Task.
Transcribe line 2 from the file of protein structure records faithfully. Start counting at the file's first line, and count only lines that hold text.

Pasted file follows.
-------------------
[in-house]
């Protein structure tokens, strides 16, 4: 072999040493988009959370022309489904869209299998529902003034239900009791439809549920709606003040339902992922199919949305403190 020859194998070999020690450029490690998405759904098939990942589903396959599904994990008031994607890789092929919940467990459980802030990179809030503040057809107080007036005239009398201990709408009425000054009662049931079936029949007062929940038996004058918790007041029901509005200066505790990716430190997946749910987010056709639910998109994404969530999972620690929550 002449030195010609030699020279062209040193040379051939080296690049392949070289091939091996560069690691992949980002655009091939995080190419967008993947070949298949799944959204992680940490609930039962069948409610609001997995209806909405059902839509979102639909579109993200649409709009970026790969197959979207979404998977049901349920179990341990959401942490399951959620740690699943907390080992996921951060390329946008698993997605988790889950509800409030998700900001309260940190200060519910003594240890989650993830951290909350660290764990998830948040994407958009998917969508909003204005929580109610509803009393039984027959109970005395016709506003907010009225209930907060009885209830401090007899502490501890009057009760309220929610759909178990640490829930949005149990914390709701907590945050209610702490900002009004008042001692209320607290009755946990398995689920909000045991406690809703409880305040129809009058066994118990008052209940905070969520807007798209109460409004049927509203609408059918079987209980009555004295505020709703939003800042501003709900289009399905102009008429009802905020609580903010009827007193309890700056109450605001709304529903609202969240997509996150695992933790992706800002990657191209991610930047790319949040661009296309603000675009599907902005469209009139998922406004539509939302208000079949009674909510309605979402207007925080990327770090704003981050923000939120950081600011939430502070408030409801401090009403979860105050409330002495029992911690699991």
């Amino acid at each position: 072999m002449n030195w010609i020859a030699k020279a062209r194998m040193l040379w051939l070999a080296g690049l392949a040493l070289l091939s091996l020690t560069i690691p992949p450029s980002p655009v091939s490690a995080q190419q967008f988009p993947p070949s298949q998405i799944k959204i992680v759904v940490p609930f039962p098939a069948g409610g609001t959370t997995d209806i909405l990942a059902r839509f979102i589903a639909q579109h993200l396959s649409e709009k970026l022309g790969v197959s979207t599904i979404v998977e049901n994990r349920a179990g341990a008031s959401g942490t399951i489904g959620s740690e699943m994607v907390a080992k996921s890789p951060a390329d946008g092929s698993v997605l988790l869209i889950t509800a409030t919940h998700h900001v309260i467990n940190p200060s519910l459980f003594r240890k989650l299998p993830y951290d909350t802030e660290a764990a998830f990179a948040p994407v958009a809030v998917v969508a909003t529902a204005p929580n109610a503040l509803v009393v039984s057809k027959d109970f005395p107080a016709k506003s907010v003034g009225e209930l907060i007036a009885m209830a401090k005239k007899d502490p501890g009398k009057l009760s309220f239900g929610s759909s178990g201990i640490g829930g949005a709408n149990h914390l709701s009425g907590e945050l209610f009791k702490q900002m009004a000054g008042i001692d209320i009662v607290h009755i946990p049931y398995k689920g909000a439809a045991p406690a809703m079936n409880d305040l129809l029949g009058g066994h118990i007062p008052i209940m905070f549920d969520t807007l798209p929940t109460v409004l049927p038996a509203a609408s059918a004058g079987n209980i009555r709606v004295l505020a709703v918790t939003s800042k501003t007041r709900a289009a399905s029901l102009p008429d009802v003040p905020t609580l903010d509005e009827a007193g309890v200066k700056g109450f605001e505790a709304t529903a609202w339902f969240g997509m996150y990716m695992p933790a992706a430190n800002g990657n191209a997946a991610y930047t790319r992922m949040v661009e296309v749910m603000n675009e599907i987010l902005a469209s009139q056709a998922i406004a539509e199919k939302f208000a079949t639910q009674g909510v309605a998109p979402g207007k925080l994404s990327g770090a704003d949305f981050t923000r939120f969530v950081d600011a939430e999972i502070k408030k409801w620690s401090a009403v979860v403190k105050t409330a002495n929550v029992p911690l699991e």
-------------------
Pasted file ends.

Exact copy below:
């Protein structure tokens, strides 16, 4: 072999040493988009959370022309489904869209299998529902003034239900009791439809549920709606003040339902992922199919949305403190 020859194998070999020690450029490690998405759904098939990942589903396959599904994990008031994607890789092929919940467990459980802030990179809030503040057809107080007036005239009398201990709408009425000054009662049931079936029949007062929940038996004058918790007041029901509005200066505790990716430190997946749910987010056709639910998109994404969530999972620690929550 002449030195010609030699020279062209040193040379051939080296690049392949070289091939091996560069690691992949980002655009091939995080190419967008993947070949298949799944959204992680940490609930039962069948409610609001997995209806909405059902839509979102639909579109993200649409709009970026790969197959979207979404998977049901349920179990341990959401942490399951959620740690699943907390080992996921951060390329946008698993997605988790889950509800409030998700900001309260940190200060519910003594240890989650993830951290909350660290764990998830948040994407958009998917969508909003204005929580109610509803009393039984027959109970005395016709506003907010009225209930907060009885209830401090007899502490501890009057009760309220929610759909178990640490829930949005149990914390709701907590945050209610702490900002009004008042001692209320607290009755946990398995689920909000045991406690809703409880305040129809009058066994118990008052209940905070969520807007798209109460409004049927509203609408059918079987209980009555004295505020709703939003800042501003709900289009399905102009008429009802905020609580903010009827007193309890700056109450605001709304529903609202969240997509996150695992933790992706800002990657191209991610930047790319949040661009296309603000675009599907902005469209009139998922406004539509939302208000079949009674909510309605979402207007925080990327770090704003981050923000939120950081600011939430502070408030409801401090009403979860105050409330002495029992911690699991």